Note in this example we now have a cash and fixed income allocation of about 30-35% worth about $3,300. The fixed-income allocation is still at risk of price declines in the case of rising interest rates and/or declining credit quality, but it is much safer than the stock investments and will likely see less price volatility in the near term. If you have an expense that is several years away, then beginning to build a fixed income allocation for that event is wise. If that event is within 3 years then move more of your risky investments (stocks) into safer investments (cash or fixed income). If the event is within a year or two then you should have the majority of the money required for that event in cash. Once there are no more major events on your horizon it is wise to remember our investment horizons are very long – and near 100% equity allocations are favorable for these time frames!
Investors with $100,000 – $200,000 in savings and investments
As we build the size of our portfolio through gains over time and continued savings and reinvestment we may want to consider an alternative option of equity investing compared to the exchange-traded fund strategy used in the prior section. The main deterrent from buying individual stocks with a smaller portfolio was that we didn’t want to incur the trading costs of spreading our money across many individual stocks. We also didn’t want to only hold a few individual stocks since we would face risks of being undiversified should one of our stock holdings face unforeseen troubles, thus potentially causing us to lose a large part of our total investment.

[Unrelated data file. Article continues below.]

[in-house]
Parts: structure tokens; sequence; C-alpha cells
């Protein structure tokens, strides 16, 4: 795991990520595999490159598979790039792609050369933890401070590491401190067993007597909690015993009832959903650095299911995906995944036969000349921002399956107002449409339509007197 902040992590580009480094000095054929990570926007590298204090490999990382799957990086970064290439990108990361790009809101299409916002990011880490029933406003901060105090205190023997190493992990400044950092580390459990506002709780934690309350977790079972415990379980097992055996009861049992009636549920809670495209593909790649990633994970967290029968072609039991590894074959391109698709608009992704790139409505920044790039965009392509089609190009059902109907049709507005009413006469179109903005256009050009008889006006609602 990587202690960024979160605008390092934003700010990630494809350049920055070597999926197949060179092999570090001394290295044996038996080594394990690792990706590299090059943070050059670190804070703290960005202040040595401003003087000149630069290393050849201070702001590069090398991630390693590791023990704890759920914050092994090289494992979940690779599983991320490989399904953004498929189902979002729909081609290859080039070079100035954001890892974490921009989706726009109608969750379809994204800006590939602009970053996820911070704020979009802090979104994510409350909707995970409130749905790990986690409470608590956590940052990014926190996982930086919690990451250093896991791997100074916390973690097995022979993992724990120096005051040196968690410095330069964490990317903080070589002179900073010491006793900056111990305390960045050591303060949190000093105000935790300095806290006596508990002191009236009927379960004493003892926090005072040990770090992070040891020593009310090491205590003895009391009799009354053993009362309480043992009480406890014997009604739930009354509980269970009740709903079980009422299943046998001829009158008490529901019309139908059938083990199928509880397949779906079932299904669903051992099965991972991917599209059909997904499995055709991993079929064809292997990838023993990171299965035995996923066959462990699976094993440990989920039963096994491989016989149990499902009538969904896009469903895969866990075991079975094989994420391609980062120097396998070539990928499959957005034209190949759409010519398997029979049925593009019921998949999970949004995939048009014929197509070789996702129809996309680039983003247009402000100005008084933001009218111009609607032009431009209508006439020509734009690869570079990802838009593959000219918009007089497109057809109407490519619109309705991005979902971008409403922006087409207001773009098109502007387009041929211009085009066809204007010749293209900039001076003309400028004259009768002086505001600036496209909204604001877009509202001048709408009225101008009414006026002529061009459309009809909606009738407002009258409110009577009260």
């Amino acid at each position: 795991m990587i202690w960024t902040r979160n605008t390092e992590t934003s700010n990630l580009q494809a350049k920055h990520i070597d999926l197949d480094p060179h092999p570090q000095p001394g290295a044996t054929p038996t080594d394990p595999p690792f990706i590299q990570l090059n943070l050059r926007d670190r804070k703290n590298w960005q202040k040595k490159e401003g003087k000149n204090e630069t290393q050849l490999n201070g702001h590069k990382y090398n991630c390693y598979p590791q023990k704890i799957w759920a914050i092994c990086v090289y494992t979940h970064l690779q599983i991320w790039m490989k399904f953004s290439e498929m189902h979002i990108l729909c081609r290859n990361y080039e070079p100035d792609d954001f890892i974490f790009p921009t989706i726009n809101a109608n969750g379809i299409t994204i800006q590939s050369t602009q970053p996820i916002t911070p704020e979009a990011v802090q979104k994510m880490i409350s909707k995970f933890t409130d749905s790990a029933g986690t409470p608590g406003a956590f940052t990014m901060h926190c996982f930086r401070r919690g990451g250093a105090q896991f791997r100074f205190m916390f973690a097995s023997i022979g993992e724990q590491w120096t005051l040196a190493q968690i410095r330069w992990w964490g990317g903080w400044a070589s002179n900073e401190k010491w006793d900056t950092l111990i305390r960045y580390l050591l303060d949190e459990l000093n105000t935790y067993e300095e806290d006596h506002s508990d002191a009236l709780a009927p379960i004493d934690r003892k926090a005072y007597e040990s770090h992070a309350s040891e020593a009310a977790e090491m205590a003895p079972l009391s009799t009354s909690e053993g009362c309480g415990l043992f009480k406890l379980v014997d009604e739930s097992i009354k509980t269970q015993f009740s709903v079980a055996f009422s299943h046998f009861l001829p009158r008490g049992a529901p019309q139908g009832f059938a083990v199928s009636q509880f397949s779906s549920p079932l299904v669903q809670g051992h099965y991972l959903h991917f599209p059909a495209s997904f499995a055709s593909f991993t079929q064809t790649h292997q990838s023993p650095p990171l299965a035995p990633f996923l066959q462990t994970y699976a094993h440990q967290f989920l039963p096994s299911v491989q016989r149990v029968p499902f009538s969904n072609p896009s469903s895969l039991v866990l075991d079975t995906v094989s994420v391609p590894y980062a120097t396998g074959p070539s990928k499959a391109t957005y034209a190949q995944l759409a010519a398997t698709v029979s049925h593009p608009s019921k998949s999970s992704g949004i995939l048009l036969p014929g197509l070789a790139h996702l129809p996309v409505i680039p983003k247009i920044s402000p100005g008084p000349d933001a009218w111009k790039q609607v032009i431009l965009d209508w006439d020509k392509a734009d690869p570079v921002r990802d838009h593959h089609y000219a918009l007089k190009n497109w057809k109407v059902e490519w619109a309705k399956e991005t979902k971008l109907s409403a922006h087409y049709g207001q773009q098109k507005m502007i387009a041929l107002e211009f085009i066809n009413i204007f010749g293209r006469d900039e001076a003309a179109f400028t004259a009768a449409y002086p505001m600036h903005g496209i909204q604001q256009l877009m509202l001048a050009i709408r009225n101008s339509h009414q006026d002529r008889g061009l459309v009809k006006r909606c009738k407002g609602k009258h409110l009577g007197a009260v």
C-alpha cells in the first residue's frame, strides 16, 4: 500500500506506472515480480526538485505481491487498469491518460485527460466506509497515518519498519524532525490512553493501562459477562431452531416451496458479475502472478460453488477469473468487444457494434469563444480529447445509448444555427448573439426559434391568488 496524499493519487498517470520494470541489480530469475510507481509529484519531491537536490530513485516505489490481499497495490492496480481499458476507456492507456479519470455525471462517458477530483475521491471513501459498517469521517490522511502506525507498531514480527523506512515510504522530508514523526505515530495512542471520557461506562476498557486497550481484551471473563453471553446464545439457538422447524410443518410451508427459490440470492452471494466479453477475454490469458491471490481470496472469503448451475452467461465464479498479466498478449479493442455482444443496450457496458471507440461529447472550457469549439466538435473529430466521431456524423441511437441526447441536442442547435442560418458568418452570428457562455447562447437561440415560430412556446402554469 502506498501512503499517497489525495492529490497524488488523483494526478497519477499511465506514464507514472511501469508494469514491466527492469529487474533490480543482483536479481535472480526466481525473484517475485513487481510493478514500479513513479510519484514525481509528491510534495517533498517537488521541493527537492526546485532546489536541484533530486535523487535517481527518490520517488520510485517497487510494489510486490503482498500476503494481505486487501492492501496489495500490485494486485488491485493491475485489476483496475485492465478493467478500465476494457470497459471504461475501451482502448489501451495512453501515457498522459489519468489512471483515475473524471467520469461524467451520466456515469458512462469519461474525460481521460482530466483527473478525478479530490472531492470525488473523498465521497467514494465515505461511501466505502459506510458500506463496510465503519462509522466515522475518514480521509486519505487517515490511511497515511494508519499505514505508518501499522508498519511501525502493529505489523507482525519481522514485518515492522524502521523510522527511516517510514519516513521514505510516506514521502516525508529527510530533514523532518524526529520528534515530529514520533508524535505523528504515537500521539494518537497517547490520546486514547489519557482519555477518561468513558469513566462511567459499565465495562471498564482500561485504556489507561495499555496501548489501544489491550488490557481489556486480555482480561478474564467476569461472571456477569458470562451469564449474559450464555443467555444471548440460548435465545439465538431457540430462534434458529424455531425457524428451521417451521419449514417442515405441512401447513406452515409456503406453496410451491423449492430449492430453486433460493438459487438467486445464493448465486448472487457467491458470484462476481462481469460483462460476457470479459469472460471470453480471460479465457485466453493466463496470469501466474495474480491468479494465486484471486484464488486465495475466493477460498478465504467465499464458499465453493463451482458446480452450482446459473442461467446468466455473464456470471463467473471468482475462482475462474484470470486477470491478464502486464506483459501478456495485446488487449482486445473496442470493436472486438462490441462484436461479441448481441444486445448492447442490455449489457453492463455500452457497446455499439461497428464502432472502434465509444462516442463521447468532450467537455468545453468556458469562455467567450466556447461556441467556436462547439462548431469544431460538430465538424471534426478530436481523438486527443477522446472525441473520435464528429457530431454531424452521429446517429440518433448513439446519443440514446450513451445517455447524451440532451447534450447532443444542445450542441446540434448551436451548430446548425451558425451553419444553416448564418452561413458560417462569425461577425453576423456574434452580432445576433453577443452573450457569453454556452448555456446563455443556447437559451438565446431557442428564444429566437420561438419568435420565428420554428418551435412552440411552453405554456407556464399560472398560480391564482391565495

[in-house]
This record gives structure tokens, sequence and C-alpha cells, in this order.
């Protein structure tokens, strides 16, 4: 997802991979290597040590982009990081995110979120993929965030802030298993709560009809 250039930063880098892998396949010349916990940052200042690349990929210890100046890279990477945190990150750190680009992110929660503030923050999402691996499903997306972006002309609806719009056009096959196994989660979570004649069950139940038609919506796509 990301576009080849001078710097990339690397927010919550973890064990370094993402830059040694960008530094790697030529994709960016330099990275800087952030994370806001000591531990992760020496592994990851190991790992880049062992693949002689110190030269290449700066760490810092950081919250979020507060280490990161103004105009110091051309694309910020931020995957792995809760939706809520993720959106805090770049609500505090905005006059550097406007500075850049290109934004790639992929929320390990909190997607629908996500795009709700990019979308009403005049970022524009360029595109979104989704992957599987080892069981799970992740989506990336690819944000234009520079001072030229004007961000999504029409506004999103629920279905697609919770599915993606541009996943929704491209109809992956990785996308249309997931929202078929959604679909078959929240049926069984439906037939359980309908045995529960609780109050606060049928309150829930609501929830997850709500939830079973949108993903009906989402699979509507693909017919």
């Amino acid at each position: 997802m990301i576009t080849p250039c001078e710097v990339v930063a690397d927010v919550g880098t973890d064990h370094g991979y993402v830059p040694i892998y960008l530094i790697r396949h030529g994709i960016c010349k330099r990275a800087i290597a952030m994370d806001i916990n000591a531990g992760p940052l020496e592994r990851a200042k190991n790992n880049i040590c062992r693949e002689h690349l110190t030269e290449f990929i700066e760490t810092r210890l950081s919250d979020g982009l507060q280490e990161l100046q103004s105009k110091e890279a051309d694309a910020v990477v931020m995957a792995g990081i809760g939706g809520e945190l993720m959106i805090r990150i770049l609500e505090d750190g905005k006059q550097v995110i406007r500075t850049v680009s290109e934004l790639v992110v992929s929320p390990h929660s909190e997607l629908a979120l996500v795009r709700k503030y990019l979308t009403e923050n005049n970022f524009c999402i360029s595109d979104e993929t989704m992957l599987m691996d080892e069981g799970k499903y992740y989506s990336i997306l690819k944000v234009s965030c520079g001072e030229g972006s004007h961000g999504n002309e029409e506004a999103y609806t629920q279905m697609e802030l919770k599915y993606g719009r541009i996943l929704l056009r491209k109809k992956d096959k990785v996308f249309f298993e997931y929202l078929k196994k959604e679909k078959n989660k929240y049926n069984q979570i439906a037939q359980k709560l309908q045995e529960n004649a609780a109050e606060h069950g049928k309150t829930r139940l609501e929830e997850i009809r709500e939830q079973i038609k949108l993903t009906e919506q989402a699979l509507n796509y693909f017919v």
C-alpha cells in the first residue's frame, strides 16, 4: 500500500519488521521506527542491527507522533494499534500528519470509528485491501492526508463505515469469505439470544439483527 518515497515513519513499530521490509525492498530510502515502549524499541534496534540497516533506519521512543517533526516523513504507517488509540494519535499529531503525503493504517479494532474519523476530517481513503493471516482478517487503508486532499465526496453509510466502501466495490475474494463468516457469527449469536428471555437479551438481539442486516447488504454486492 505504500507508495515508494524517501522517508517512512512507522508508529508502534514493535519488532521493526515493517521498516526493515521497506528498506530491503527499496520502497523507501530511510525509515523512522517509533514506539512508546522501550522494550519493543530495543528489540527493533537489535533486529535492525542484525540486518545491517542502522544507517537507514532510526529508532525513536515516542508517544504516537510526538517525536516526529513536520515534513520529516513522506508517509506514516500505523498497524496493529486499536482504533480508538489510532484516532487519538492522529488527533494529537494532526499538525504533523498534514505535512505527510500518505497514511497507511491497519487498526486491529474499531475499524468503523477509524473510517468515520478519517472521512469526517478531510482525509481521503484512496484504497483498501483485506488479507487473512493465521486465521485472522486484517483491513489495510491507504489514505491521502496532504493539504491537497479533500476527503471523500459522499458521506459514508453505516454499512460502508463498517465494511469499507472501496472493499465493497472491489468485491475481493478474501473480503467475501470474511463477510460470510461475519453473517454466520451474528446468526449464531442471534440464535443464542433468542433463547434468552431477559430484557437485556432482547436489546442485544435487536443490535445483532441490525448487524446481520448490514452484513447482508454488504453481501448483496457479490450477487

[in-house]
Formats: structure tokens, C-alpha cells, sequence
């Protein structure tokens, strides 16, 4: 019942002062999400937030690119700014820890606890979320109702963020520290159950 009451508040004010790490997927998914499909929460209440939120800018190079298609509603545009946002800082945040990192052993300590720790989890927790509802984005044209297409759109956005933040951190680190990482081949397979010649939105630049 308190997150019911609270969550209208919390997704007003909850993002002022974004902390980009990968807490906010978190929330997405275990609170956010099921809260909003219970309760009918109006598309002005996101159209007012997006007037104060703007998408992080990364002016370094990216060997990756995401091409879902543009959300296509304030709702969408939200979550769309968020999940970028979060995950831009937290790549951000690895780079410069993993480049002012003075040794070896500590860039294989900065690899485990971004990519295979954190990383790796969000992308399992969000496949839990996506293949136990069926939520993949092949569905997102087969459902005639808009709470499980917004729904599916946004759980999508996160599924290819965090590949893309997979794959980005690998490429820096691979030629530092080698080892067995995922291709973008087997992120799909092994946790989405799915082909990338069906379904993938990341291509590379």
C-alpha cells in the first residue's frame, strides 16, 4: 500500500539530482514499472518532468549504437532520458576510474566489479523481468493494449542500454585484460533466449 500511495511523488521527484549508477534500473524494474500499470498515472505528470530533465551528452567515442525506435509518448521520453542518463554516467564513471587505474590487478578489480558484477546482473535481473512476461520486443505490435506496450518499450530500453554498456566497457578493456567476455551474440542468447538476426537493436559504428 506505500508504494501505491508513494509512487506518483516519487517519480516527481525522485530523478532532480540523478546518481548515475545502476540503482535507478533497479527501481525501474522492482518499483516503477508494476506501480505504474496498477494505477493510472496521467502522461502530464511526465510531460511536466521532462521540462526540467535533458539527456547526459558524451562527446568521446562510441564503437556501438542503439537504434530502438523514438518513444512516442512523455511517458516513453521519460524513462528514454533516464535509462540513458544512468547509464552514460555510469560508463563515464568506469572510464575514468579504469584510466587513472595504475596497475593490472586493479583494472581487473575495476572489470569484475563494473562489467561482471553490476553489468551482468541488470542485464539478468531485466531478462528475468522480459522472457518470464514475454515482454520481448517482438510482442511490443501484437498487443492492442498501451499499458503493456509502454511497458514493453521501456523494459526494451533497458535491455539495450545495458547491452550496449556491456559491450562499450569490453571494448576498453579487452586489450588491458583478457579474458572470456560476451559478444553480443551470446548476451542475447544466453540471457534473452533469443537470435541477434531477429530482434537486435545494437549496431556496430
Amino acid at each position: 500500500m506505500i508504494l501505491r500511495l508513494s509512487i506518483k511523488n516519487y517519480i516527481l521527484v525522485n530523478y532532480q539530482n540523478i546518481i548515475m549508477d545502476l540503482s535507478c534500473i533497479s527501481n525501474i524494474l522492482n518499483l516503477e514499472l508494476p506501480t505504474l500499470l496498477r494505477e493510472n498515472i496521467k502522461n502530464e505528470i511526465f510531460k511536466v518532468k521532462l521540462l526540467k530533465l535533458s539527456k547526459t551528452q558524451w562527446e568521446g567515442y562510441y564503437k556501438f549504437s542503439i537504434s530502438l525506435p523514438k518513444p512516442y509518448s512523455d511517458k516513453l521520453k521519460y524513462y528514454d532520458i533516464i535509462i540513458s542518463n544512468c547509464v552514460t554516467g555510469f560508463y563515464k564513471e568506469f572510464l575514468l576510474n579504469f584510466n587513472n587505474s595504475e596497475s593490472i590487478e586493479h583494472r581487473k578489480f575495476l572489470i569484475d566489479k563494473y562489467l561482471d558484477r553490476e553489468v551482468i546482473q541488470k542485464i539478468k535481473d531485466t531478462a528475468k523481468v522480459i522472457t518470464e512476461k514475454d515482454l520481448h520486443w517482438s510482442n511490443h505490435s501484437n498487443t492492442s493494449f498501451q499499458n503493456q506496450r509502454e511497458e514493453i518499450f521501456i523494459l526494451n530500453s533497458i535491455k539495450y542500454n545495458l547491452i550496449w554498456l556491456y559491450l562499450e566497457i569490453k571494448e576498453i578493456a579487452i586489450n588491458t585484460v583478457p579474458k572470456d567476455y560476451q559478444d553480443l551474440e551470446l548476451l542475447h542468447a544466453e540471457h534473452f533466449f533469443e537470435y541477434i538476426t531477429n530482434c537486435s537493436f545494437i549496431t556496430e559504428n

Though one would be fine holding the portfolio of ETFs for quite some time as our investments build up, there are several potential advantages to buying a diversified portfolio of individual stocks alongside a core portfolio holding of ETFs:
- ETFs are made to cover the entire equity spectrum – including the sectors that may be currently overvalued or that may have limited long-term growth prospects.
- They are also designed to include all companies within a sector, even those that are likely on a long-term decline.
- By design, many ETFs are made to track stock market indexes like the S&P 500 or a broader market measure that includes smaller companies as well. Indexes are usually designed to give the most weight to the highest valued companies, also known as a market capitalization weighting. Therefore, the currently largest and most successful companies in the world and their share performance will have a more significant impact on the index (and thus the ETF’s) price movement. This goes against the timely investor creed of “buy low, sell high” – by buying an index fund you are basically buying a larger stake in companies that are currently at a higher valuation relative to the stock market.